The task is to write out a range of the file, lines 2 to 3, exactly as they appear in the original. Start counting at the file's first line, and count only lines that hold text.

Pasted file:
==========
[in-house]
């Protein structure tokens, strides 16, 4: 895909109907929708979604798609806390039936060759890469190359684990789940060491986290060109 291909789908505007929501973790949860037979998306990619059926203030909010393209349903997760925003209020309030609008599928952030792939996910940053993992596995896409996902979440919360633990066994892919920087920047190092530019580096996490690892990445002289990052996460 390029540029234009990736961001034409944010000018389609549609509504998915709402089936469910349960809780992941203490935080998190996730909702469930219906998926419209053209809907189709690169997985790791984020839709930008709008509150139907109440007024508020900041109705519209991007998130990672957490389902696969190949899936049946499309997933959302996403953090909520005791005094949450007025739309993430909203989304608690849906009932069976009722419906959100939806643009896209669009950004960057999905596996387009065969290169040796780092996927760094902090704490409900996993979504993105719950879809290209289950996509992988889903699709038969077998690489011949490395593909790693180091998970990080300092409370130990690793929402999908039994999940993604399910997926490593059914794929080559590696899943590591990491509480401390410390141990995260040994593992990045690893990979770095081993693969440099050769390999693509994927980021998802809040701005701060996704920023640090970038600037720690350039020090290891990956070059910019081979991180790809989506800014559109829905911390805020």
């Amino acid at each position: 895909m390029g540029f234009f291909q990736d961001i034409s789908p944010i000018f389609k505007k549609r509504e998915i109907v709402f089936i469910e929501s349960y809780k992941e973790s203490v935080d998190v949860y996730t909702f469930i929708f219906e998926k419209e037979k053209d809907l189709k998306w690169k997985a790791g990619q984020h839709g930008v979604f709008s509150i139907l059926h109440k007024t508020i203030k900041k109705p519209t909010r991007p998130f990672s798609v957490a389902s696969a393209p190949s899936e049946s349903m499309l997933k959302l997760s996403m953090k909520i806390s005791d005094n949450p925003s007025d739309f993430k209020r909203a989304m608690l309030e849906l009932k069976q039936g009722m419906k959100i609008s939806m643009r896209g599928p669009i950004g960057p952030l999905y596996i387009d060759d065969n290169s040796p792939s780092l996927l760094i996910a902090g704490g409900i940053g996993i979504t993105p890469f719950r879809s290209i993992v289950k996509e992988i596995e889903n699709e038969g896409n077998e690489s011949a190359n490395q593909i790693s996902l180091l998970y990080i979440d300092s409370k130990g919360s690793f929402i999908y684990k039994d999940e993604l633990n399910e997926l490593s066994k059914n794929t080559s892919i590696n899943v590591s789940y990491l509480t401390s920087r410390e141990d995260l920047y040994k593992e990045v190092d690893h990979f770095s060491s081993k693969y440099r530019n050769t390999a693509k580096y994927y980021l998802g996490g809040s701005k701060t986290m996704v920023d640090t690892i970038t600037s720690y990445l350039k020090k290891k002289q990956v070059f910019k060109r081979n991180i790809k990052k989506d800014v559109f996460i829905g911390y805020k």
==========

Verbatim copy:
């Protein structure tokens, strides 16, 4: 895909109907929708979604798609806390039936060759890469190359684990789940060491986290060109 291909789908505007929501973790949860037979998306990619059926203030909010393209349903997760925003209020309030609008599928952030792939996910940053993992596995896409996902979440919360633990066994892919920087920047190092530019580096996490690892990445002289990052996460 390029540029234009990736961001034409944010000018389609549609509504998915709402089936469910349960809780992941203490935080998190996730909702469930219906998926419209053209809907189709690169997985790791984020839709930008709008509150139907109440007024508020900041109705519209991007998130990672957490389902696969190949899936049946499309997933959302996403953090909520005791005094949450007025739309993430909203989304608690849906009932069976009722419906959100939806643009896209669009950004960057999905596996387009065969290169040796780092996927760094902090704490409900996993979504993105719950879809290209289950996509992988889903699709038969077998690489011949490395593909790693180091998970990080300092409370130990690793929402999908039994999940993604399910997926490593059914794929080559590696899943590591990491509480401390410390141990995260040994593992990045690893990979770095081993693969440099050769390999693509994927980021998802809040701005701060996704920023640090970038600037720690350039020090290891990956070059910019081979991180790809989506800014559109829905911390805020």
């Amino acid at each position: 895909m390029g540029f234009f291909q990736d961001i034409s789908p944010i000018f389609k505007k549609r509504e998915i109907v709402f089936i469910e929501s349960y809780k992941e973790s203490v935080d998190v949860y996730t909702f469930i929708f219906e998926k419209e037979k053209d809907l189709k998306w690169k997985a790791g990619q984020h839709g930008v979604f709008s509150i139907l059926h109440k007024t508020i203030k900041k109705p519209t909010r991007p998130f990672s798609v957490a389902s696969a393209p190949s899936e049946s349903m499309l997933k959302l997760s996403m953090k909520i806390s005791d005094n949450p925003s007025d739309f993430k209020r909203a989304m608690l309030e849906l009932k069976q039936g009722m419906k959100i609008s939806m643009r896209g599928p669009i950004g960057p952030l999905y596996i387009d060759d065969n290169s040796p792939s780092l996927l760094i996910a902090g704490g409900i940053g996993i979504t993105p890469f719950r879809s290209i993992v289950k996509e992988i596995e889903n699709e038969g896409n077998e690489s011949a190359n490395q593909i790693s996902l180091l998970y990080i979440d300092s409370k130990g919360s690793f929402i999908y684990k039994d999940e993604l633990n399910e997926l490593s066994k059914n794929t080559s892919i590696n899943v590591s789940y990491l509480t401390s920087r410390e141990d995260l920047y040994k593992e990045v190092d690893h990979f770095s060491s081993k693969y440099r530019n050769t390999a693509k580096y994927y980021l998802g996490g809040s701005k701060t986290m996704v920023d640090t690892i970038t600037s720690y990445l350039k020090k290891k002289q990956v070059f910019k060109r081979n991180i790809k990052k989506d800014v559109f996460i829905g911390y805020k």